In my long and unproductive career as an administrator of pretend video game businesses, I’ve overseen a prison, several hospitals, countless theme parks, and even a couple of dungeons. But running a university is completely new territory. Higher education may not be the most exciting theme for a management sim, but Two Point Campus revels in its student years with an array of fantastical courses and a wacky sense of humour that make it stand out from other games of institutional plate-spinning.
Starting out as the supervisor of a small science college, you’re given a seemingly hefty budget and tasked with constructing all the facilities a university needs. This includes laying out lecture theatres, hi-tech science labs, dormitories, staff rooms and toilets; filling these with appropriate (and often expensive) equipment; and hiring teachers, janitors and assistants to run libraries and student amenities.
Like Two Point Hospital, the developer’s previous game, Two Point Campus’s presentation is flawless. Building and outfitting rooms has a delightful tactility to it, while the Aardman-like visual style is brought to life with characterful and intricate animations. Watching your student body go about its business, from heating up food in the student lounge microwave to assembling giant, toy-like robots in the university robotics lab, is captivating. Every piece of equipment you acquire is exciting, simply because you want to see what your students will do with it.
In play, Two Point Campus’s ideas sprawl outwards as it progresses. Its campaign has you managing a chain of colleges, each institution more irreverent than the next. Highlights include a knight school, where your students batter training-dummies in full suits of armour, to a legally nonspecific wizard’s academy that teaches spellcasting and potion brewing. The knight school is subject to frequent invasions from a rival college of chivalry, forcing your janitors to chase them down, armed with water-pistols.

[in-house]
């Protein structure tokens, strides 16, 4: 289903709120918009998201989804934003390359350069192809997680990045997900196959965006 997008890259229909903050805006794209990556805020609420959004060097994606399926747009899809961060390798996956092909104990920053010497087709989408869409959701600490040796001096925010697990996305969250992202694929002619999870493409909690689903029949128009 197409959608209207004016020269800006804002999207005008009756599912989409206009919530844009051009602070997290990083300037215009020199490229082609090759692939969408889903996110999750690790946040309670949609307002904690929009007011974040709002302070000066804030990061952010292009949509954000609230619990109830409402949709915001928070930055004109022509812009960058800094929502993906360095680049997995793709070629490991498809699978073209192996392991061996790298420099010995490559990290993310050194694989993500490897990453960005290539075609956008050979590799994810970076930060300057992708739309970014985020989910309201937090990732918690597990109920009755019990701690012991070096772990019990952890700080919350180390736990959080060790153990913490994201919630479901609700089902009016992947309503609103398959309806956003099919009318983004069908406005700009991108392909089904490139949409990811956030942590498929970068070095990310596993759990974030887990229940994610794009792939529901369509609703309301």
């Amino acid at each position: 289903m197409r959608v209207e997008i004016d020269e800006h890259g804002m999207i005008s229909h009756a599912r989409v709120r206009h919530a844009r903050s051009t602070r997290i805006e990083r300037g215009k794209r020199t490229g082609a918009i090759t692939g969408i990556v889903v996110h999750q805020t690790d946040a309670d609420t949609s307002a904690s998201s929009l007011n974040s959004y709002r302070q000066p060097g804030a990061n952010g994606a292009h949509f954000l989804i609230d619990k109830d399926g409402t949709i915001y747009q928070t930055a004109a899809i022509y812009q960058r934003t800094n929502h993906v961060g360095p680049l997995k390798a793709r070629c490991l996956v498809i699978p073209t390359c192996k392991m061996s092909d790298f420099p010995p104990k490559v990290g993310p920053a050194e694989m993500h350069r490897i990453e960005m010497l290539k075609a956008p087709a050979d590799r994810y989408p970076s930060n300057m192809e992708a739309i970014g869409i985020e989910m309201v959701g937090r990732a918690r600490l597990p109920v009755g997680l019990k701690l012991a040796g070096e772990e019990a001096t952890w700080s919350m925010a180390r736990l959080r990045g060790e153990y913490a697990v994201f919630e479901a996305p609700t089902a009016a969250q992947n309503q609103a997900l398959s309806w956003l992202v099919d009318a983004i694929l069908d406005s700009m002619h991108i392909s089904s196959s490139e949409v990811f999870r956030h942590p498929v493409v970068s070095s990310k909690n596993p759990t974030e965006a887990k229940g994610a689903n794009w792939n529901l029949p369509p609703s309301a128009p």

The way universities operate brings a slightly different flavour to Campus’s managerial challenge. You can only run a certain number of courses a year, each of which accepts a limited number of students. This means Two Point Campus is less about managing bottlenecks than Two Point Hospital, where patients could stagger through the door at any time, and more about keeping a watchful eye on your budget, avoiding overspending on staff and facilities while also ensuring those facilities are good enough to keep your students content.
Two Point Campus could improve its representation of the students themselves. They can become friends, join eccentric societies like the fast-walking club, and embark on (distinctly PG) relationships. More broadly, though, your student body is far too docile. Granting your students’ requests for new amenities will make them happier, but you can also safely ignore them without them staging a sit-in in one of the lecture halls, or writing a scathing report in the university newspaper. Some extra friction between the university and its students would improve the experience both mechanically and thematically.
Two Point Campus isn’t entirely toothless: it pokes gentle fun at university life through a range of lightly cynical announcements about paying tuition fees and assignment extensions. Mainly, though, it is content to focus on the journey of learning and discovery that university is intended to provide, which it achieves in inventive, knockabout style. For all the game’s wry declarations, the one truest to its spirit is also the simplest: “Students are reminded to have the time of their lives.”